It turns out that there was a lack of balance between the actions of the force. The force was considered so experienced and well-trained that it was apparently saddled with too great a burden without putting enough thought into the details of what could go wrong. It also emerged that problems described as “micro-tactical” – that is, at specific points – could have contributed to Hamas’ discovery of the force.

From the moment the locals became suspicious, and because Hamas men, led by the local brigade commander, arrived quickly, it was impossible to extract the force without opening fire. And yet, one can only imagine what the past few months would have looked like if the operation had deteriorated further; what would have happened in Israel if a few of the secret intelligence unit’s members had been killed and their comrades captured, interrogated and held by Hamas, which would have tried to obtain classified information. That would have been the Gilad Shalit affair on steroids, involving Israel in another war in Gaza and influencing all the events in Israel in the months that followed.

This was all prevented by the resourcefulness of the soldiers, which began the moment A. decided to storm the Hamas members from the van, and by Lt. Col. M., who helped A. by distracting the Hamas men, costing him his life. “The huge quality of the fighters in the field – that’s what saved us in the end,” the General Staff says.

According to the investigators, the mistakes were also connected to certain structural changes in MI’s special operations unit in recent years; the changes were intended to improve command and control. But it seems that to some extent these changes led to an erosion of some of the specialties in the unit, and they halted fruitful, and sometimes tense, dialogue between various parts of special ops in terms of methods of operation. At the same time, MI and special ops may have shown overconfidence in their people’s ability to act unhindered and undiscovered in Gaza’s dense urban environment, after a series of previous successes.

Another conclusion from the investigation involves the extent of independence given to soldiers and commanders. Maj. Gen. Alon, the leader of the main investigative team, believes that somewhat greater control of events should be returned to the command level, and MI’s forward command should be strengthened by a closer presence of air force and operations-division people. After the Khan Yunis incident, it was decided to change certain aspects of the training of classified units, to prevent similar incidents in the future.

The IDF stresses that special operations brigade forces have returned to action and a number of special intelligence operations have been carried out in various sectors, including inside Gaza. From the description of the partial details in Arab-language media, it seems that there are a few parallels here to the uncovering of the operation attributed to the Mossad in which senior Hamas man Mahmoud Mabhouh was assassinated in Dubai in January 2010. After that operation, as in the case in Khan Yunis, the Dubai police published photographs of people allegedly involved, and fake passports.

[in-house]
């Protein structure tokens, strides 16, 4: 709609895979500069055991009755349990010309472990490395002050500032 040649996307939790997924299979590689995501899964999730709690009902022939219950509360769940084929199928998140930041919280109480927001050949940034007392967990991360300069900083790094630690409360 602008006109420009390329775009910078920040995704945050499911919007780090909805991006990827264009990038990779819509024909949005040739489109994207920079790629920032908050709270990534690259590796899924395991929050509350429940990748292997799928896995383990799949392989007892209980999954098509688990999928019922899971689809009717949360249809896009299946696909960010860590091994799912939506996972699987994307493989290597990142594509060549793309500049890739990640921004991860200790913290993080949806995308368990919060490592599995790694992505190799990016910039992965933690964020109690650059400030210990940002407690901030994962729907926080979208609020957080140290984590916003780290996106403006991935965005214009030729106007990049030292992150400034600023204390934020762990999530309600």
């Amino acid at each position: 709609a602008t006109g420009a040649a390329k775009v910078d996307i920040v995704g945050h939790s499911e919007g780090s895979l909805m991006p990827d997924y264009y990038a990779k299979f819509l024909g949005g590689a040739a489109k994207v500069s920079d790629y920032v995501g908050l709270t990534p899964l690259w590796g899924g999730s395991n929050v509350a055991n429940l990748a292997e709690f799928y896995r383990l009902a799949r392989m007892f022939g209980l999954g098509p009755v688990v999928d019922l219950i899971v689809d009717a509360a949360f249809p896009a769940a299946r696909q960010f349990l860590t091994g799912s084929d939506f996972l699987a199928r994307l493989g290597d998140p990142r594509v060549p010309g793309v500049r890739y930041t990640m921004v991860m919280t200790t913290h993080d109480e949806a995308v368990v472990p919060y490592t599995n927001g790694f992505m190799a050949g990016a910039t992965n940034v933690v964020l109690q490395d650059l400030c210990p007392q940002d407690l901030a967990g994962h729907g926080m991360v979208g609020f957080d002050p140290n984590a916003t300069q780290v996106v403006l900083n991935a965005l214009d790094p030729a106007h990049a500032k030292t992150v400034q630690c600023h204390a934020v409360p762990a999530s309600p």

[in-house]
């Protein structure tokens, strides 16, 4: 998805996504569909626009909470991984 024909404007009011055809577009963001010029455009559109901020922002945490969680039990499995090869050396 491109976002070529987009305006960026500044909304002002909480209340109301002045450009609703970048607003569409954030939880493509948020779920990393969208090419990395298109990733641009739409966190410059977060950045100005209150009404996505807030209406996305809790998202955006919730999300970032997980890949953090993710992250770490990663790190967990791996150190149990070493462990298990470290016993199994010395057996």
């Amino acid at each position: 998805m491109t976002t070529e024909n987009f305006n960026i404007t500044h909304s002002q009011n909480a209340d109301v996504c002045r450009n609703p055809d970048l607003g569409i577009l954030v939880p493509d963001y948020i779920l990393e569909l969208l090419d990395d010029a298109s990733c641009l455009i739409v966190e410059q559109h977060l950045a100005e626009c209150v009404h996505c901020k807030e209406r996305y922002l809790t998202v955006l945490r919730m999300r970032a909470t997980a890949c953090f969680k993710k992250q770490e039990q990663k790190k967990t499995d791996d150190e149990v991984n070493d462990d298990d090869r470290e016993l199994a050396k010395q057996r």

In a summary of the investigations, IDF Chief of Staff Lt. Gen. Aviv Kochavi said that that the mission in Khan Yunis was not completed. Nevertheless, he praised the courage and cool-headedness exhibited by the fighters, especially by Lt. Col. A. Kochavi said that there was no negligence in the preparations for the operation or in the way the forces performed in the field, which is why no disciplinary action was taken against any of the individuals involved. The General Staff’s citations committee is to meet shortly to determine whether any of the fighters involved in the operation or in the rescue should be decorated.

Stepping down

There was a very deep crisis among the top officers. The special operations commander, Brig. Gen. G, a former commander of the elite Sayeret Matkal, decided to step down after three years and is going to retire from the army. G. was not dismissed, but there was a rift between him and his commanders when he discovered that, in an unusual move, Kochavi and MI chief Hayman wanted to replace him with the same officer that he himself had replaced three years ago.

That officer, Brig.-Gen. (res) A., also a member of clandestine units in the past, had retired to the business world but was asked to return. G. had originally said he would stay in his post until March, but has decided to leave now. Kochavi and Hayman decided that A. would return to command the brigade in August. Because of his civilian activities he will fulfill the role as a civilian IDF employee, after he signs a non-conflict of interest agreement.

Although no personal conclusions were drawn regarding the affair, it left bad blood and an atmosphere of crisis among senior MI officers. It also left a few senior officers hurt by the way new assignments were made in the special operations brigade.